Diabetes Self-Management Blog

You may already know that smoking increases the risk for Type 2 diabetes, and that it can increase a person’s risk of diabetes complications such as circulation problems, nerve damage, and kidney disease. A recent study, however, looked at people with Type 1 diabetes and found a link between smoking and severe hypoglycemia (dangerously low blood glucose levels).

The study, published in the June issue of the journal Diabetes Care, analyzed data collected from 537 people with Type 1 diabetes who participated in the Wisconsin Epidemiologic Study of Diabetic Retinopathy. The researchers divided these people into three groups: those who had never smoked (58%), those who had smoked in the past but quit successfully at least one year before the study (27%), and those who currently smoked (15%).

After adjusting for factors such as age, sex, HbA1c, alcohol consumption, waist-to-hip ratio, intensive insulin treatment, and history of severe hypoglycemia, the researchers found that people who currently smoked had almost three times the risk of experiencing severe hypoglycemia than those who had never smoked. For the purposes of the study, severe hypoglycemia was defined as loss of consciousness or being hospitalized overnight because of hypoglycemia.

The researchers theorized that smoking may possibly cause too much insulin to build up in the blood, leading to low blood glucose levels. In addition, smoking can increase the body’s secretion of certain hormones that work against the action of insulin, leading smokers to need to inject more insulin, thereby increasing their risk of hypoglycemia.

For an online guide and support system for quitting smoking, please visit www.smokefree.gov.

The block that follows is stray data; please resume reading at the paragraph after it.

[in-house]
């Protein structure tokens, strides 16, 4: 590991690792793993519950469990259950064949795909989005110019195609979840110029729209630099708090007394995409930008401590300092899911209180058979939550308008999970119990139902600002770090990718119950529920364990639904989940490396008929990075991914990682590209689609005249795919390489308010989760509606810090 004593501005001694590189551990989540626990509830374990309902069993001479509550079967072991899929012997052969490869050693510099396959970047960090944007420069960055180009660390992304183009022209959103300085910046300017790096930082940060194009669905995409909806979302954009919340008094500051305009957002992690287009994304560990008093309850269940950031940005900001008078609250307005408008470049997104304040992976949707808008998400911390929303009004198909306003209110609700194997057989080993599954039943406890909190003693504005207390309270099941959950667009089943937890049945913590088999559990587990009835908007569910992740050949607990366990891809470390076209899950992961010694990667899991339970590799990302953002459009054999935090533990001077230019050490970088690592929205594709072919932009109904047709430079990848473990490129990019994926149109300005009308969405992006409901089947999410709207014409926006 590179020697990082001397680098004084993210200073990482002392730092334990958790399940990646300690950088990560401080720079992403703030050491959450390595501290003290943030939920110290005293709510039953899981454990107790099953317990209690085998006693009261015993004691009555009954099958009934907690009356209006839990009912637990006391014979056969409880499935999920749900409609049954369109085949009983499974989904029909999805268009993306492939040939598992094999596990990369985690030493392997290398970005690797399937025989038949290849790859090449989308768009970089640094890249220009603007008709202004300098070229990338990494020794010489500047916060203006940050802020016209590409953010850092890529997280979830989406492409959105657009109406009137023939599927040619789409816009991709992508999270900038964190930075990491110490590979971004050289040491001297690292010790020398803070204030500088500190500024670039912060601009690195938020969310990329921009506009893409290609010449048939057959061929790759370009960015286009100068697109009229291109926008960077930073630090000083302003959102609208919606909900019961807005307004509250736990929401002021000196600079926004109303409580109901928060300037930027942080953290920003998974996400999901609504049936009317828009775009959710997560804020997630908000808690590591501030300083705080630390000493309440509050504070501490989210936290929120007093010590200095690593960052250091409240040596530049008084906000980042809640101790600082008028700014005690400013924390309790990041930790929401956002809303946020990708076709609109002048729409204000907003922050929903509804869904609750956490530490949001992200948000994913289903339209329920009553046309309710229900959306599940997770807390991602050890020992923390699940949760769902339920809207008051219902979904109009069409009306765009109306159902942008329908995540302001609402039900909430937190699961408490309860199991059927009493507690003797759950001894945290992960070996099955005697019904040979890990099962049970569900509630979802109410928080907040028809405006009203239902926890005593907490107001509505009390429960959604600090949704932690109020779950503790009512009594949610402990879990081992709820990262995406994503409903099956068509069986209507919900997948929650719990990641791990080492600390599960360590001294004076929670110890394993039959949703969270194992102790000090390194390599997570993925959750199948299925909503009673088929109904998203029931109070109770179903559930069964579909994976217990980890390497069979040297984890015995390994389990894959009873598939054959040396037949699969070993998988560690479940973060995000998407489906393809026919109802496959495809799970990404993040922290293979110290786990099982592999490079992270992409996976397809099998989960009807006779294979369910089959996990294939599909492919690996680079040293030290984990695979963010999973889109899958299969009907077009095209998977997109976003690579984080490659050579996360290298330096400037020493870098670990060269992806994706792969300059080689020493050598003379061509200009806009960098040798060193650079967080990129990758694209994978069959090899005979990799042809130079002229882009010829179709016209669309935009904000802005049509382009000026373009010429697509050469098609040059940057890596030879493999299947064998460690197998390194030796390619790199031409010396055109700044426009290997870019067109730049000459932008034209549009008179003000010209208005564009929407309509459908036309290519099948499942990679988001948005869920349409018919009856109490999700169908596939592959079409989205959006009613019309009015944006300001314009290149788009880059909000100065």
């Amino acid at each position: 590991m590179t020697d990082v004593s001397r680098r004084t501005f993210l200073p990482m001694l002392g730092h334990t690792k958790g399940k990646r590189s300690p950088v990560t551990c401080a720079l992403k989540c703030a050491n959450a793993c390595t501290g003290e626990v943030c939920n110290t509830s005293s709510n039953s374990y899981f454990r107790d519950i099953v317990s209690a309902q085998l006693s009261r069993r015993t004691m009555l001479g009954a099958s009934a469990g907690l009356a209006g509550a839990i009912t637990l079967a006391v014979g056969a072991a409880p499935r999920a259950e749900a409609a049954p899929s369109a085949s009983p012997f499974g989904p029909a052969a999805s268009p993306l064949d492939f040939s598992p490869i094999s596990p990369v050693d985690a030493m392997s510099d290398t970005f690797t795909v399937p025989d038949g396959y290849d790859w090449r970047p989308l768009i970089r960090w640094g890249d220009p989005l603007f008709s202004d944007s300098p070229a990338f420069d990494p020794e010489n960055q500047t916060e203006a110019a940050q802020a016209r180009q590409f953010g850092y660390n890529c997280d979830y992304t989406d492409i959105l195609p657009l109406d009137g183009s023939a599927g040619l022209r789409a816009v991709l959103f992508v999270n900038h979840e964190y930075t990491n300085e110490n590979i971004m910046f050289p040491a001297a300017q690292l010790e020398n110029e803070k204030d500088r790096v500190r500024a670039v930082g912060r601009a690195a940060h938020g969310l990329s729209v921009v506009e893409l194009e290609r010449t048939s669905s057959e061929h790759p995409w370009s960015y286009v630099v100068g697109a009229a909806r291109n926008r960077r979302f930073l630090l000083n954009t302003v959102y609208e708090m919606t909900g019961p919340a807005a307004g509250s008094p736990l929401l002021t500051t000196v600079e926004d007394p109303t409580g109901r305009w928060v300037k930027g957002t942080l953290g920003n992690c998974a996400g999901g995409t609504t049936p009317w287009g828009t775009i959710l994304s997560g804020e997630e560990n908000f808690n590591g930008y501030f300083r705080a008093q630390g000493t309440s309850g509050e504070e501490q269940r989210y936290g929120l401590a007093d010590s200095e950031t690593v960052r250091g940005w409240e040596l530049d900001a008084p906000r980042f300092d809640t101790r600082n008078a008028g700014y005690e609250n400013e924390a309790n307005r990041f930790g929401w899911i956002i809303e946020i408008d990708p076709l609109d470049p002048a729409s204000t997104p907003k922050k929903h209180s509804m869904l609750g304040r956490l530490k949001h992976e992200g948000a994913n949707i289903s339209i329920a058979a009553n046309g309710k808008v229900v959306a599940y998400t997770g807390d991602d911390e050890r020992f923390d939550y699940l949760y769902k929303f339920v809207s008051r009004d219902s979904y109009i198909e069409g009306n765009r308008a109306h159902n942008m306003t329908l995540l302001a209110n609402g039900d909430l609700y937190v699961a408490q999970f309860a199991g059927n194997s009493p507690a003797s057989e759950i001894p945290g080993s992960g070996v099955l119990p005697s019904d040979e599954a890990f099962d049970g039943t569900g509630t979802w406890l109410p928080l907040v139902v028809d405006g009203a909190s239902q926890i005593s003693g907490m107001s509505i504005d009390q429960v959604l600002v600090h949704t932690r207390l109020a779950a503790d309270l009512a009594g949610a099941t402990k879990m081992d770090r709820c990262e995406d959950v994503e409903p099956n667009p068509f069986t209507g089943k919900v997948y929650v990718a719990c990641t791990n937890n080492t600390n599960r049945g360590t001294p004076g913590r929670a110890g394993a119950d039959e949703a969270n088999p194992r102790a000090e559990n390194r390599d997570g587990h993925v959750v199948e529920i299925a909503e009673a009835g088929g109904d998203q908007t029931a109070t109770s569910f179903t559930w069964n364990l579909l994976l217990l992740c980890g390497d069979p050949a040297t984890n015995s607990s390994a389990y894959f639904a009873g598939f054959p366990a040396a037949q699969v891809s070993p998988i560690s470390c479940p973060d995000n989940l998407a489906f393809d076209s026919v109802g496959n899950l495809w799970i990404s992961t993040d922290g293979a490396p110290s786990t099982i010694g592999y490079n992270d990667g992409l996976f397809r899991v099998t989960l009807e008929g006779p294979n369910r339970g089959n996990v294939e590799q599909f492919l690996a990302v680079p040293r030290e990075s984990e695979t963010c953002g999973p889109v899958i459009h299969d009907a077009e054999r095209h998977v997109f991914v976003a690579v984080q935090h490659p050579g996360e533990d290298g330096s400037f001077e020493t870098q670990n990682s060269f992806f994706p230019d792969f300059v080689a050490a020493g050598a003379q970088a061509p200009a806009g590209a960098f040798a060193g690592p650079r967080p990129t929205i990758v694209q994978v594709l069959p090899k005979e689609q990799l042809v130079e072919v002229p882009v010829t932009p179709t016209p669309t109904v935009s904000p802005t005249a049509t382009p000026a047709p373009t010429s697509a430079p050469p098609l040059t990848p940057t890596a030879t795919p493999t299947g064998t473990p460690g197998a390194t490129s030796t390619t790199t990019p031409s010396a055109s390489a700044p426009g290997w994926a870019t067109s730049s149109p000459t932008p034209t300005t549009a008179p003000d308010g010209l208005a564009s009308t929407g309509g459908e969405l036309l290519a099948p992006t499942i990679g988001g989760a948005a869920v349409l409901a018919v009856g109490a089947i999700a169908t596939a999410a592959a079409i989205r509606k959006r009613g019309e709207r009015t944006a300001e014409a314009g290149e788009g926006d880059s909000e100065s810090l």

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Comments
  1. Smoking is like increasing the cost of reasonable care by a considerable amount. It wasn’t until I quit and found that the hypoglycemic reactions plagued me for three days without any further changes to my regimen. I went from 40u NPH to 30 and am now on 21 of Lantus since its release a few years ago. The cessation put 40% of my cost back in my pocket. I can’t help but smile about the long-running effects. It’s good advice for anyone. It’s a must for diabetics.

    Posted by PatientDiligence |
  2. since i have been suffering from diabetes type 1 for a last decade i have few queries n concerns about the disease,its almost 3years i have been smoking with unstable glucose levels uncontrolled cholestrol levels n lately i guess m facing low vision quality so i wanted to ask does it have to take with smoking or my blood sugar levels are coming high because of my erratic bio-clock as if i wake up at 12pm in the noon n then take first short of insulin then at 5pm,10pm n the final one at b/w 1.30 to 2.30am n i go to bed bear 4…
    i will appreciate if u help me by replying me back withe correct measures…

    Posted by Chirag Chadha |
  3. Very interesting article. Personally, I have noticed when I smoke cigarettes, if my numbers are stable at the moment (between 100-150), I do not have any issues. Although, if my numbers are higher or lower, they tend to stay in that glucose range, or sometimes even go more high or low due to the smoking.

    Posted by Jake |

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